Saturn's narrow F ring partly obscures the small moon Epimetheus. Interior to the F ring is the bright A ring.
Epimetheus (113 kilometers, or 70 miles across at its widest point) is on the side of the rings opposite from Cassini.
This view looks toward the sunlit side of the rings from about 2 degrees below the ringplane.The image was taken in visible light with the Cassini spacecraft narrow-angle camera on June 11, 2008. The view was acquired at a distance of approximately 1.2 million kilometers (766,000 miles) from Epimetheus. Image scale is 7 kilometers (5 miles) per pixel.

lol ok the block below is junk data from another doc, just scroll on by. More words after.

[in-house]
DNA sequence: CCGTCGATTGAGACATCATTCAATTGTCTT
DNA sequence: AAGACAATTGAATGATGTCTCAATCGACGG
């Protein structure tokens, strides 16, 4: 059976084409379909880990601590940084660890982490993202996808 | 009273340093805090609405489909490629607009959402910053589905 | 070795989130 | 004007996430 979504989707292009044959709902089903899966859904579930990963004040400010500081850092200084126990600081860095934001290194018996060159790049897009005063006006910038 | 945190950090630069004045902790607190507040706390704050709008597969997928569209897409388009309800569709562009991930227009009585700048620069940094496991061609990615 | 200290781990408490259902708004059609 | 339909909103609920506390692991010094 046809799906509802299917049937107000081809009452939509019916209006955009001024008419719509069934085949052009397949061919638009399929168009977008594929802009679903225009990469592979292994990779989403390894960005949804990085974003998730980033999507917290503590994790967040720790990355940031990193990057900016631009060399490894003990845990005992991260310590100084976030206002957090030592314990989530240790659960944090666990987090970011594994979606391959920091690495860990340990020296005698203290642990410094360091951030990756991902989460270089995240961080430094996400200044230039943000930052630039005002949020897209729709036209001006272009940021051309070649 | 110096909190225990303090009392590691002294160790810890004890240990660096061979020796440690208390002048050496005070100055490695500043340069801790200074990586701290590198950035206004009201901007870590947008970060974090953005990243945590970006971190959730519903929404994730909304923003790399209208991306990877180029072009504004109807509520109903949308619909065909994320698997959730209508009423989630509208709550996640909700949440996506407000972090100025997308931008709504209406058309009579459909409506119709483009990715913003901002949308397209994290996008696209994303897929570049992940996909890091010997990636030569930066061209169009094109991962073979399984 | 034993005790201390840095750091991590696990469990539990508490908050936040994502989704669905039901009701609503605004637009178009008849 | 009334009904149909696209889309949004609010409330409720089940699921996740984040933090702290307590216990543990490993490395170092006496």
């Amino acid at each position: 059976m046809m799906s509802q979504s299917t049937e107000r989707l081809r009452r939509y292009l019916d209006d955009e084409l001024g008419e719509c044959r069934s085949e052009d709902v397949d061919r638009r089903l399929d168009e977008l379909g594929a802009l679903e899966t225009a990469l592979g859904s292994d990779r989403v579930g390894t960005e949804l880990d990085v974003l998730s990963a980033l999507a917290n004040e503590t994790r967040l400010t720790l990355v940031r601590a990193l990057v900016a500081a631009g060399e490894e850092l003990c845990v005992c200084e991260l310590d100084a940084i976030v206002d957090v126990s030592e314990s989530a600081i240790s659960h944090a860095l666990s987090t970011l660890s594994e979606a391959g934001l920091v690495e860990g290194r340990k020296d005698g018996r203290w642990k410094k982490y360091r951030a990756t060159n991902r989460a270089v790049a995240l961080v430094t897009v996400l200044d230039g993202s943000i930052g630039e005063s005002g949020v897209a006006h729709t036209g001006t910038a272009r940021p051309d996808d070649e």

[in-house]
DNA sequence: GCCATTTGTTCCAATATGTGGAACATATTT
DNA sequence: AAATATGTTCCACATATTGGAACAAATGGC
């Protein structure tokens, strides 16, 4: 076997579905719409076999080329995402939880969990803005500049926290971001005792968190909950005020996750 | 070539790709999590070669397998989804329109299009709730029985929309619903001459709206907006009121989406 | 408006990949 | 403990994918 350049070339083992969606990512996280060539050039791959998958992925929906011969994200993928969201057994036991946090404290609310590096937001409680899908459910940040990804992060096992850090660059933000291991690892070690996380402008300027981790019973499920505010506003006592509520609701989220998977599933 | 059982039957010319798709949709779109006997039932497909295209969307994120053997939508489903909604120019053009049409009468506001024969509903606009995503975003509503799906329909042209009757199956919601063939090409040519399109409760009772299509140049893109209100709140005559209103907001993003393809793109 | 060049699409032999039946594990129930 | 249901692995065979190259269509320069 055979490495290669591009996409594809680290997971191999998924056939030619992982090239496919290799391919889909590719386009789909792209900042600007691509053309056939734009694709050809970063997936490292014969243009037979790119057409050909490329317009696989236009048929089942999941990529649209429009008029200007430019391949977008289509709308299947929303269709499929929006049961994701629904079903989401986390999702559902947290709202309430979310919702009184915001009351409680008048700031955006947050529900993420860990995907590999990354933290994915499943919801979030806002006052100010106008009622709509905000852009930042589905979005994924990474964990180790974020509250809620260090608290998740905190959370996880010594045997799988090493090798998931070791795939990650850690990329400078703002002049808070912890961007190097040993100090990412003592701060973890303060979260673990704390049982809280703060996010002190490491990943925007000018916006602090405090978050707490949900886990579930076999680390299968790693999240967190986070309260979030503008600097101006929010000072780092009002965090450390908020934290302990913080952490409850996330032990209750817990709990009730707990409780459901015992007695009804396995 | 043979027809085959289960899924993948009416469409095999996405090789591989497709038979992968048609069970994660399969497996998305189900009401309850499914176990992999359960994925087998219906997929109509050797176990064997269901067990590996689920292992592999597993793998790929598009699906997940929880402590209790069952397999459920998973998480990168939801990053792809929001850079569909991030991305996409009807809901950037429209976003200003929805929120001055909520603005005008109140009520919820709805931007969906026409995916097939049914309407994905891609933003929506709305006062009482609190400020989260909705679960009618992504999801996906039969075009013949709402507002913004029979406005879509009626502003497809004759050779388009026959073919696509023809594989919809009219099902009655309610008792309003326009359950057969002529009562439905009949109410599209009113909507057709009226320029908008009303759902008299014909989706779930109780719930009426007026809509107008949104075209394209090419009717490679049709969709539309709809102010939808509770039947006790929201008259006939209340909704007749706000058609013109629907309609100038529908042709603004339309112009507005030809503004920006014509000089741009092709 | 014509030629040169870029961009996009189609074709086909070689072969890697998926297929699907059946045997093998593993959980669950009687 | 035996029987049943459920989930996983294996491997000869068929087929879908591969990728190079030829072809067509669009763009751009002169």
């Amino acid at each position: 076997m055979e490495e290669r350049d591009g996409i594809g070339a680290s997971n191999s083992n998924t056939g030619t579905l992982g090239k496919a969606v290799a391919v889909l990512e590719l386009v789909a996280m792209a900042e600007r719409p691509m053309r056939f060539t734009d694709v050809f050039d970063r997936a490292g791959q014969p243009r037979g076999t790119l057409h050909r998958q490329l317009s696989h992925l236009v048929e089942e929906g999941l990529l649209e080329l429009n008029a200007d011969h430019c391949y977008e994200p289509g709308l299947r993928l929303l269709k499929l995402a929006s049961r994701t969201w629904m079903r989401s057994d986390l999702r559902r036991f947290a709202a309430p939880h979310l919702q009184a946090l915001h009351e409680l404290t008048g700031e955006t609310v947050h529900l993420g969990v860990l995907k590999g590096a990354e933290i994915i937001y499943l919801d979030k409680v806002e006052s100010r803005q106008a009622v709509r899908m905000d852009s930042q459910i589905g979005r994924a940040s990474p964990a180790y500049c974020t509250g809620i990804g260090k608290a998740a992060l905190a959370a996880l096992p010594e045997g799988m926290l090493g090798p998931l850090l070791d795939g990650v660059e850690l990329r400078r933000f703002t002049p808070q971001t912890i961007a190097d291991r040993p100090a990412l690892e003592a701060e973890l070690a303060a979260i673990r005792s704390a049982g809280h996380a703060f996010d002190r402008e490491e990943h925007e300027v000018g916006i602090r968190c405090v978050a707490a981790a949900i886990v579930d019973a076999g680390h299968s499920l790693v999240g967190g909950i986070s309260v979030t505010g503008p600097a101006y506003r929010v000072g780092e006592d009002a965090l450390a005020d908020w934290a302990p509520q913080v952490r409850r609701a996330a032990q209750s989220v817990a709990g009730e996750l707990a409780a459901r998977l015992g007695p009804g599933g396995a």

The Cassini-Huygens mission is a cooperative project of NASA, the European Space Agency and the Italian Space Agency. The Jet Propulsion Laboratory, a division of the California Institute of Technology in Pasadena, manages the mission for NASA's Science Mission Directorate, Washington, D.C. The Cassini orbiter and its two onboard cameras were designed, developed and assembled at JPL. The imaging operations center is based at the Space Science Institute in Boulder, Colo.
|Target||Saturn Rings||Epimetheus, F Ring|
|Instrument Host||Cassini Orbiter|
|Instrument||Imaging Science Subsystem (ISS)|
|Detector||Narrow Angle Camera|
|Extra Keywords||Grayscale, Visual|
|Date in Caption||2008-06-11|
|Image Credit||NASA/JPL/Space Science Institute|